Text by Eric Shiner:

The former group, Myths, includes works such as Peony Pavilion, a painting that depicts a precise moment in a Chinese opera when a young man, faceless, senseless and deprived of his vision by a mask, finally finds the most powerful expression of human connection through feeling the peony flowers before him while reaching to a young woman who appears to be asleep and buried by the sea of blossoming vegetation. The intercontextuality between the painting and the play is more than just a commentary of history and appropriation. It is about the perpetual longing for and questioning of churning thoughts that are otherwise known as emotions. In an international culture where we are consumed by ideology and conceptual constructs, how can we address the ethics of humanity?

a. End of the world depicts a stifling silence that happens when the world comes to an end.

The headphone-wearing little girl is an ultimate expression of the Chinese one child policy: it supposedly brings hope and energy to the population yet often becomes an artifact of loneliness and isolation. The peach blossom behind the girl seems to be on fire with flame while her body is emerging as mush as disappearing into the brilliant dottiness of the green land.

This painting is based on a so-called shortest story in literature history:
Before the Apocalypse happens suddenly there is a knock on the door.

b. Mao’s Awesome Homeland depicts Mao Zedong standing in front of a massively open and foggy landscape gazing across the famous chained-bridge on the Dadu River (it was the site for the most bloodshed battle during the Long March). Later Mao wrote a poem to express his sense of awe standing in front of his magnificent country congratulating the founding of the nation. On the other side of the bridge a bed and a tilted flag are placed on a tiny platform and are almost entirely obscured by the landscape. The most intriguing character however is an hairy fisherman who appears to be fly fishing on the left corner.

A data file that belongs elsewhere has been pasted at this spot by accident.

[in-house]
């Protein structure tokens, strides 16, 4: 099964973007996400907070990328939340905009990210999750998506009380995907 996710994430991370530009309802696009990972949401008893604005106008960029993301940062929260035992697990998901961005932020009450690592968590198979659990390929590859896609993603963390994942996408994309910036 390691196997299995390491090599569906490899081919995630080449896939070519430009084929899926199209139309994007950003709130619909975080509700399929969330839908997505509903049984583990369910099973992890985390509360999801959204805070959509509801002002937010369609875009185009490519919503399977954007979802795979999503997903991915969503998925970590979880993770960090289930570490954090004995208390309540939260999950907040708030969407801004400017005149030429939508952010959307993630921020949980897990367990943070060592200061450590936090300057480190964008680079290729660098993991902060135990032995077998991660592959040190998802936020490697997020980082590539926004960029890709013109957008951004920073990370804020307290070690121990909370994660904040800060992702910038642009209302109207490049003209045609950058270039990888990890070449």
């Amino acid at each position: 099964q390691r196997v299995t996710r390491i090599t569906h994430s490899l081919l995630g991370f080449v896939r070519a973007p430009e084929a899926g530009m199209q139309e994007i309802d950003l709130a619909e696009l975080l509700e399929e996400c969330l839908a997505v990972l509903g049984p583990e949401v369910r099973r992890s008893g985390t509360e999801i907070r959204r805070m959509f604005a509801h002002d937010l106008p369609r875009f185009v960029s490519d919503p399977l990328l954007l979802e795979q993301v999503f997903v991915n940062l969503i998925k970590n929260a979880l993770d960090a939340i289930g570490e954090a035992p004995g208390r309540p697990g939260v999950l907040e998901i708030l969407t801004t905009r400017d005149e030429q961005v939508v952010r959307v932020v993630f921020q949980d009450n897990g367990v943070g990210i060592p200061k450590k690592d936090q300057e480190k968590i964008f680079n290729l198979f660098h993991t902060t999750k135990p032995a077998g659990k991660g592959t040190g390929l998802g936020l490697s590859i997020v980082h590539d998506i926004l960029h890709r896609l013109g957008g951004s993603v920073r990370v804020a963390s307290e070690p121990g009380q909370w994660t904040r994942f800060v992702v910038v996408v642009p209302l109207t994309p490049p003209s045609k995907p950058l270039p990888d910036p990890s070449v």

c. Nail House Chongqing is based on the New York Times story on the couple Wu Qing and her husband.

In the heart of Chongqing the developers opened a giant black hole. However the Wu couple managed to run a smart PR campaign against both the government and the developer. Indeed they manage to keep the two-story house a symbol of one’s right to keep her/his home.

I have juxtaposed these two moments from history (one fictional and the other journalistic) to indicate the dramatic change that China has endured during the last 7 decades. (Long march began in 1937). Since then Mao had promised people their homes and home country. Nonetheless it is the Wu couple who ultimated managed to keep their homes. Ironically they did it with the help of the Internet and American media which Mao would have seen as entirely outlandish.

China is changing.